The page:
Thursday, March 27, 2014

Ehrman's Latest on the Divinity of Jesus

Reading about yet another "historical Jesus" book that seems to come out every Easter. Bart Ehrman's How Jesus Became God is reviewed by Religion News Service. There was one interesting bit.

But while working on this book, Ehrman arrived at a dramatic about-face on fundamental issues relating to the Christian religion. Ehrman had previously assumed that the deification of Jesus did not take place until some six decades after his Crucifixion, around the years 90 or 95.

Ehrman now acknowledges that Jesus’ followers — the inner circle who knew him personally — came to believe he was divine almost immediately after they became convinced of his Resurrection, a historical revision that moves up the timeline by several generations.
This is a big deal. What has happened is that a major scholar has rejected his long-held working theory about how Christianity came into being. He has come out with a new theory. He still does not accept the Christian story but it is significant that he can't settle on one. He defended one view for a long time and now acknowledges there are such serious problems with it that it needs to be rejected. How long will this new theory last? If I was cynical I would say as long as the books keep selling.

I think all the stories other than the Christian story are untenable. He backs up the date a few decades. Instead of blaming the generation of St Ireneaus, St Ignatius and St Polycarp he is focusing on the disciples themselves. He even speculates that Jesus had an insanely high view of Himself. That He preached humility yet was an egomaniac and nobody noticed. Still that is not the biggest problem with the theory.

One problem is he claims Jesus was only see as divine by John and not by Mathew, Mark or Luke and not by the early writings of St Paul. From an article of his on Salon:
Look at the matter in a different light. As I pointed out, we have numerous earlier sources for the historical Jesus: a few comments in Paul (including several quotations from Jesus’s teachings), Mark, Q, M, and L, not to mention the finished Gospels of Matthew and Luke. In none of them do we find exalted claims of this sort. If Jesus went around Galilee proclaiming himself to be a divine being sent from God—one who existed before the creation of the world, who was in fact equal with God—could anything else that he might say be so breathtaking and thunderously important? And yet none of these earlier sources says any such thing about him. Did they (all of them!) just decide not to mention the one thing that was most significant about Jesus?
The trouble is that is false. Mathew, Mark and Luke are not as theological as John but they do relate many statements of Jesus where He claims the authority and prerogatives that belong to God alone. Just off the top of my head from Matthew alone:
 Behold the virgin will conceive and bear a son and his name will be called Emmanuel (which means God with us). Mat 1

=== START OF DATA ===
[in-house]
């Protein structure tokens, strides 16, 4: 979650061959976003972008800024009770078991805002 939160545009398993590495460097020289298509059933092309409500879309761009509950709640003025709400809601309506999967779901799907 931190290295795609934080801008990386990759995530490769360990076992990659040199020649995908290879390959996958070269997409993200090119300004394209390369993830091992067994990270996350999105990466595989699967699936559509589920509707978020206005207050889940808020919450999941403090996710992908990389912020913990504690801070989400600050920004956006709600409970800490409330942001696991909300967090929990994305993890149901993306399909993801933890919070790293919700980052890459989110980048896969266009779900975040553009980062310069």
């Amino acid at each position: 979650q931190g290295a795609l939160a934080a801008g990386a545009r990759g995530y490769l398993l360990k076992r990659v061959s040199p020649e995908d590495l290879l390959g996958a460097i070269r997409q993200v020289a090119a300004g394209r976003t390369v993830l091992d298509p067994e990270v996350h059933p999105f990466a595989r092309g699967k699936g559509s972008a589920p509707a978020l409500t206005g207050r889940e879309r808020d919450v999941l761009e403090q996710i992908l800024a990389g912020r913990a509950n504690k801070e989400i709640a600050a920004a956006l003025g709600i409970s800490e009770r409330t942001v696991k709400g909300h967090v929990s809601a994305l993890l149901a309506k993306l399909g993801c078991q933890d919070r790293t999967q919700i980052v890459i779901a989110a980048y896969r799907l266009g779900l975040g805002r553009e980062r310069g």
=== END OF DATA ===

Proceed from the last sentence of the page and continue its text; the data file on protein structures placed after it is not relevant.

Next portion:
Come unto me all you who are weary and heavy laden and I will give you rest.  Mat 11

All authority in heaven and on earth has been given unto me. Mat 28

On this rock I will build my church and the gates of hell will not prevail against it. Mat 16
Jesus did not go around explicitly asserting His divinity but He did make a lot of statements like the 4 above. If I put some work into it I could find 40 such statements in the first 3 gospels. He makes many shocking claims about Himself that come very close to divinity and logically lead us there.

St Paul is the same way. He hardly has a low Christology. Start with Rom 9:5-6:
They are Israelites, and to them belong the sonship, the glory, the covenants, the giving of the law, the worship, and the promises; to them belong the patriarchs, and of their race, according to the flesh, is the Christ, who is God over all, blessed for ever. Amen.
I know there are some translation issues with that verse but it is the most natural way to read it. Then you think about "At the name of Jesus every knee shall bow." from Philippians 2 or "He is the image of the invisible God, the first-born of all creation" from Colossians 1. 

So his assertion that the notion of divinity is absent from other writings is just false. It is expressed differently but it is expressed. That is a major problem with his theory. John, Paul and the synoptic gospels are independent sources. They all tell the same story of a divine Jesus in their own way.  It is a radical truth. People approach it from different angles. Still John is not isolated at all in his claims that Jesus is God.

The problems multiply from there. The disciples become hard to explain. They would be eye witnesses of the miracles and the resurrection but Ehrman denies those so they are eye witnesses of just a few flowery sayings. They make up the resurrection. They make up the miracles. St Paul makes up his road to Damascus story. They do it because ... because ... well just because. Then they go out and risk their lives for a dead guy. Yet they are impressive people. They draw many followers. They lead a church that grows fast despite great persecution. So they are very competent yet very gullible.

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